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Top 10 Fitness Facts

Want to be sharper at work? Feel less tired at home? Spend some quality time with your spouse? How about enjoying a cookie without guilt?

If you answered "yes" to all of these questions (and who wouldn't?), exercise is the answer.

Being physically active offers benefits far beyond the obvious. (Of course, an improved physique and a clean bill of health aren't too shabby, either.)

If you've been looking for the motivation to begin an exercise program or get back into working out regularly, here are 10 fitness facts that may help inspire you to get off the couch.

 

1. Exercise Boosts Brainpower

Not only does exercise improve your body, it helps your mental function, says certified trainer David Atkinson. All that makes for a more productive day. Improved productivity not only makes you a better worker, it makes things better for everyone in the workplace. Companies with less wasted work hours and less sick time end up with lower health care costs as well as an improved bottom line. 

 

2. Movement Melts Away Stress

As much as it may stress you out just to think about exercising, once you actually start working out, you'll experience less stress in every part of your life.You're not the only person who will benefit from more happiness and less stress in your life. When you're less stressed, you're less irritable, and that could improve relationships with your partner, kids, and co-workers.

 

3. Exercise Gives You Energy

You might be surprised at how, say, popping in a workout tape for 30 minutes in the morning can change your whole day. When endorphins are released into your bloodstream during exercise. And when you improve your strength and stamina, it's easier to accomplish everyday tasks like carrying groceries and climbing stairs. This also helps you feel more energetic over the course of the day. In fact, the physical tiredness you feel after working out isn't the same as everyday fatigue. Besides, once your body adjusts to exercise, you'll have more energy than ever.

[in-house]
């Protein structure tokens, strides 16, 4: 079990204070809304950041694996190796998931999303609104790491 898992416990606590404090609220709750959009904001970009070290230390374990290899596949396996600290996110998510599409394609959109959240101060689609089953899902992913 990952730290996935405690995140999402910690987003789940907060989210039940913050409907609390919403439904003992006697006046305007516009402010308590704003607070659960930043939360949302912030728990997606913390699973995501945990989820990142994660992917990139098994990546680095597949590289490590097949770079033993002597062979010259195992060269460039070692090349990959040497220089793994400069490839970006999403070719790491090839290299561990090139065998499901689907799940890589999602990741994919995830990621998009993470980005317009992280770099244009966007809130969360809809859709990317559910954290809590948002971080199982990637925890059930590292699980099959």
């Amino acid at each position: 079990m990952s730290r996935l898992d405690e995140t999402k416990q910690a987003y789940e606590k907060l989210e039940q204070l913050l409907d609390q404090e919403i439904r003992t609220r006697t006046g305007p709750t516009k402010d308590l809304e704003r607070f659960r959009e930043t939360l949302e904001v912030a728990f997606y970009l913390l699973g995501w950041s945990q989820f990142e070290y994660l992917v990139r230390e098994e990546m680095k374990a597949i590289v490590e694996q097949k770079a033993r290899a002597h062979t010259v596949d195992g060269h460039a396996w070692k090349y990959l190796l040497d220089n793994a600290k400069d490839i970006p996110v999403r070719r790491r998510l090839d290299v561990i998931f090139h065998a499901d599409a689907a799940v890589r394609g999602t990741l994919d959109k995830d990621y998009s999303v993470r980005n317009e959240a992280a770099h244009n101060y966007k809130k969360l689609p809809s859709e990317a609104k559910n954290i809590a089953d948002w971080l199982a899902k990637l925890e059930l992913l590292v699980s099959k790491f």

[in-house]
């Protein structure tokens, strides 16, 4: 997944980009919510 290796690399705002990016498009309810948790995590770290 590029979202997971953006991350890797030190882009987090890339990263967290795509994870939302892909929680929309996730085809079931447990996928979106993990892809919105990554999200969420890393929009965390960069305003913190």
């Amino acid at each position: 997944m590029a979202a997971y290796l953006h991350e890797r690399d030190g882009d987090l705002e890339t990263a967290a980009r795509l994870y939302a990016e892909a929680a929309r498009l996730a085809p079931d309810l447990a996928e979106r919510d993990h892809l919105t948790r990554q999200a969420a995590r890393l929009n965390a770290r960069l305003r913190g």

4. It's Not That Hard to Find Time for Fitness

Take your kids out or ride bikes together, and you're getting physical activity while enjoying family time, he says. Beyond that, go for a hike, take the kids swimming, or play hide-and-seek, tag, softball, or horseshoes in the backyard. At work, one can schedule a meeting on the jogging track or any field looking so. Also, forget the idea that you have to trudge to the gym and spend an hour or more doing a formal workout. Instead, you can work short spurts of physical activity into your day. Expert says "Everyone has 20 minutes, Everyone has 10 minutes to jump rope, and sometimes that's better than 20 minutes of walking or running."

 

5. Fitness Can Help Build Relationships

Think of what exercising with a partner can do for a relationship, whether it's with a spouse, a sibling, or a friend you used to go to lunch with once a week. Not only that, but exercise is always more fun when there's someone to do it with. So plan to walk with your spouse after dinner every night. Meet your sister or that friend for tennis or an aerobics class instead of lunch. Besides this, studies have proven that, people who have exercise partners stay with their programs and reach their goals more often than those who try to go it alone.